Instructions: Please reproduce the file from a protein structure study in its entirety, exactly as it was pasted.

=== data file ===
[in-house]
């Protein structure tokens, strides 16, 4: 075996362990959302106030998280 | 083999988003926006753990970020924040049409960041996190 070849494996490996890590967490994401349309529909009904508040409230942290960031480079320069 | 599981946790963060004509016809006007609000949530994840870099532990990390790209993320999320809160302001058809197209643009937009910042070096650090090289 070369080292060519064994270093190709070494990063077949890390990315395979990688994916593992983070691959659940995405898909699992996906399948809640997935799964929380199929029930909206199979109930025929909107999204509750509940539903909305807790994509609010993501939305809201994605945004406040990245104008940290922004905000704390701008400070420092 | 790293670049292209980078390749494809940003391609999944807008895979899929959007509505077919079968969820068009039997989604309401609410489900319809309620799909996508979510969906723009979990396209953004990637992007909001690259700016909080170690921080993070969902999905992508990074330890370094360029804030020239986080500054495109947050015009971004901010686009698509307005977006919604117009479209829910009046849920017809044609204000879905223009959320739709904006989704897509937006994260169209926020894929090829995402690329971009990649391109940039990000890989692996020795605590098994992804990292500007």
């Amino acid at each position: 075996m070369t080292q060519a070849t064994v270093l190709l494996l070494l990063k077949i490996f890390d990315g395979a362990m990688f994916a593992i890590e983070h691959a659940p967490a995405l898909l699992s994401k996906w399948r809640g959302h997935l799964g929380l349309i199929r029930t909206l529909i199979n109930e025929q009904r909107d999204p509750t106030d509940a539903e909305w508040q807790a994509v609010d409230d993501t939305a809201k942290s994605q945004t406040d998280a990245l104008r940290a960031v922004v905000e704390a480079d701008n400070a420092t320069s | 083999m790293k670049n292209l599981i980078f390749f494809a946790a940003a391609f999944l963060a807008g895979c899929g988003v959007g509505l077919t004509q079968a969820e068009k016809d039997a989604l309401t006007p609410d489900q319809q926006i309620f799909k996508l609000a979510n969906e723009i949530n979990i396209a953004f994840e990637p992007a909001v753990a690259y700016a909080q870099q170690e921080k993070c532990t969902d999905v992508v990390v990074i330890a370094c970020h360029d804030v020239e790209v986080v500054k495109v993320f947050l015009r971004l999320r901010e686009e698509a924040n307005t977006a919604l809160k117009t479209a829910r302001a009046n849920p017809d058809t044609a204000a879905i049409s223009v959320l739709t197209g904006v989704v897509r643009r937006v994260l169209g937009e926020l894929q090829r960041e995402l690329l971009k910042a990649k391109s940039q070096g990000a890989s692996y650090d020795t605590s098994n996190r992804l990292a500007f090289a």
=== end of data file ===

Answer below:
[in-house]
């Protein structure tokens, strides 16, 4: 075996362990959302106030998280 | 083999988003926006753990970020924040049409960041996190 070849494996490996890590967490994401349309529909009904508040409230942290960031480079320069 | 599981946790963060004509016809006007609000949530994840870099532990990390790209993320999320809160302001058809197209643009937009910042070096650090090289 070369080292060519064994270093190709070494990063077949890390990315395979990688994916593992983070691959659940995405898909699992996906399948809640997935799964929380199929029930909206199979109930025929909107999204509750509940539903909305807790994509609010993501939305809201994605945004406040990245104008940290922004905000704390701008400070420092 | 790293670049292209980078390749494809940003391609999944807008895979899929959007509505077919079968969820068009039997989604309401609410489900319809309620799909996508979510969906723009979990396209953004990637992007909001690259700016909080170690921080993070969902999905992508990074330890370094360029804030020239986080500054495109947050015009971004901010686009698509307005977006919604117009479209829910009046849920017809044609204000879905223009959320739709904006989704897509937006994260169209926020894929090829995402690329971009990649391109940039990000890989692996020795605590098994992804990292500007």
């Amino acid at each position: 075996m070369t080292q060519a070849t064994v270093l190709l494996l070494l990063k077949i490996f890390d990315g395979a362990m990688f994916a593992i890590e983070h691959a659940p967490a995405l898909l699992s994401k996906w399948r809640g959302h997935l799964g929380l349309i199929r029930t909206l529909i199979n109930e025929q009904r909107d999204p509750t106030d509940a539903e909305w508040q807790a994509v609010d409230d993501t939305a809201k942290s994605q945004t406040d998280a990245l104008r940290a960031v922004v905000e704390a480079d701008n400070a420092t320069s | 083999m790293k670049n292209l599981i980078f390749f494809a946790a940003a391609f999944l963060a807008g895979c899929g988003v959007g509505l077919t004509q079968a969820e068009k016809d039997a989604l309401t006007p609410d489900q319809q926006i309620f799909k996508l609000a979510n969906e723009i949530n979990i396209a953004f994840e990637p992007a909001v753990a690259y700016a909080q870099q170690e921080k993070c532990t969902d999905v992508v990390v990074i330890a370094c970020h360029d804030v020239e790209v986080v500054k495109v993320f947050l015009r971004l999320r901010e686009e698509a924040n307005t977006a919604l809160k117009t479209a829910r302001a009046n849920p017809d058809t044609a204000a879905i049409s223009v959320l739709t197209g904006v989704v897509r643009r937006v994260l169209g937009e926020l894929q090829r960041e995402l690329l971009k910042a990649k391109s940039q070096g990000a890989s692996y650090d020795t605590s098994n996190r992804l990292a500007f090289a």